Even playing in the third tier of Indian football, though, might not be possible. While the AIFF still hasn't made its decision, a member of the medical committee says, on condition of anonymity, that there isn't a lot to argue over. "We had him undergo another test on September 3 in Kolkata. The fact is that he has been tested on multiple occasions. There is no doubt about the nature of his condition. The only disagreement is in the assessment of what is permissible for him to do. From our end, it is clear that it is unsafe for him to compete," says a member of the committee.

That disagreement, in the assessment of his condition, is a ray of hope for Ali. In his discussion with Ali, Dr Carre had suggested the conditions under which Ali might be able to play.

Carre explained that the European Society of Cardiology has a risk calculator according to which the level of risk to Ali, in normal conditions and at his age, was low. However, he added that the risk rose significantly during match conditions owing to the production of hormones like adrenaline. The level of risk in such conditions would place Ali into the high-risk category. And age would be a factor, too, over the years.

Carre added that while Ali's condition would disqualify him from playing in Europe, the situation would be different elsewhere. According to the recommendations of the American College of Cardiology for Sports, patients with a mild expression of HCM can be selectively allowed to participate in sports. Carre would also add that Ali could continue to play as long as he had an AED (arterial defibrillator machine) at hand.

However, there was a caveat. "Low risk doesn't mean no risk," Carre would tell Ali. Regardless of whether he be allowed to participate in professional sport, the doctor insisted that Ali undergo cardiac tests each year to make sure his condition did not deteriorate further.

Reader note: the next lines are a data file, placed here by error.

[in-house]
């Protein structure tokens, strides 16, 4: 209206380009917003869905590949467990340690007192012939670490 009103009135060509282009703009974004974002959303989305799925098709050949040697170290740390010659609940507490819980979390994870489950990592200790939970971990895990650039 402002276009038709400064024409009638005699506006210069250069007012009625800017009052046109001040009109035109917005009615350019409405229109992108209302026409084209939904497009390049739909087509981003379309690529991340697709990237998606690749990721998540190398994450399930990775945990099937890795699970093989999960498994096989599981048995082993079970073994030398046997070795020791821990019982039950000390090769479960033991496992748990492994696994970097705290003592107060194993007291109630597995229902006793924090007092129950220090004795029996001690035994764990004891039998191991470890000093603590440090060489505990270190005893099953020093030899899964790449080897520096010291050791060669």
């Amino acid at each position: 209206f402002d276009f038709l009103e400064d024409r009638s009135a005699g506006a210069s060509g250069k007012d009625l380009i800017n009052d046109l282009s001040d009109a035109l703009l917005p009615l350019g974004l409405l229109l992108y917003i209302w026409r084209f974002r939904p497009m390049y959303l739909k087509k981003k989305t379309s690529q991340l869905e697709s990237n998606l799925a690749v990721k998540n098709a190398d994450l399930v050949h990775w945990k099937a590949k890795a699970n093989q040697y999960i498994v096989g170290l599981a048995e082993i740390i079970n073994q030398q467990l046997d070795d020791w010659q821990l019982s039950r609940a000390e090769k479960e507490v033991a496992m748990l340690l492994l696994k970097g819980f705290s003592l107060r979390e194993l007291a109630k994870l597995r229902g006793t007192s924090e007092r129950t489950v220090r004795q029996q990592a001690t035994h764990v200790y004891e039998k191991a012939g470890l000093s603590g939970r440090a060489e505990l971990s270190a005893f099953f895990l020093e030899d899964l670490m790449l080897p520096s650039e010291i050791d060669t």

And so, Carre said, Ali would have to consider the possibility of giving up his football career.

Ali is currently in Kolkata in the same hotel as the rest of his Mohammedan Sporting teammates, who are preparing for a play-off tournament next month. While he stays with them, he's not allowed to train until he receives a verdict in his favour. "He's not allowed to train with us, so we are having him practise by himself. Right now he is in a positive frame of mind and we are hoping we get the good news from AIFF soon," says an official with the club.

Earlier, club secretary Dipendu Biswas told PTI that they were ready to arrange training sessions under special supervision for Ali, even reduce his game time to 30 minutes per match. "He [Ali] is a fine prospect for the country, and will be an asset to any team, not just Mohammedan," Biswas said, adding that they would follow what the AIFF and the Asian Football Confederation decided.

Ali has pleaded his case in a letter to the AIFF, who are reportedly considering helping him transition into a career in coaching. "Football is the only thing I know and if AIFF bans me, I'll be forced to play in low-level tournaments ... to make ends meet. There are no medical facilities in these tournaments so the chances of me dying on the field will be much higher. Your disqualification of me will be a death sentence for me and my family..." he wrote.

For now, though, all he can do is wait.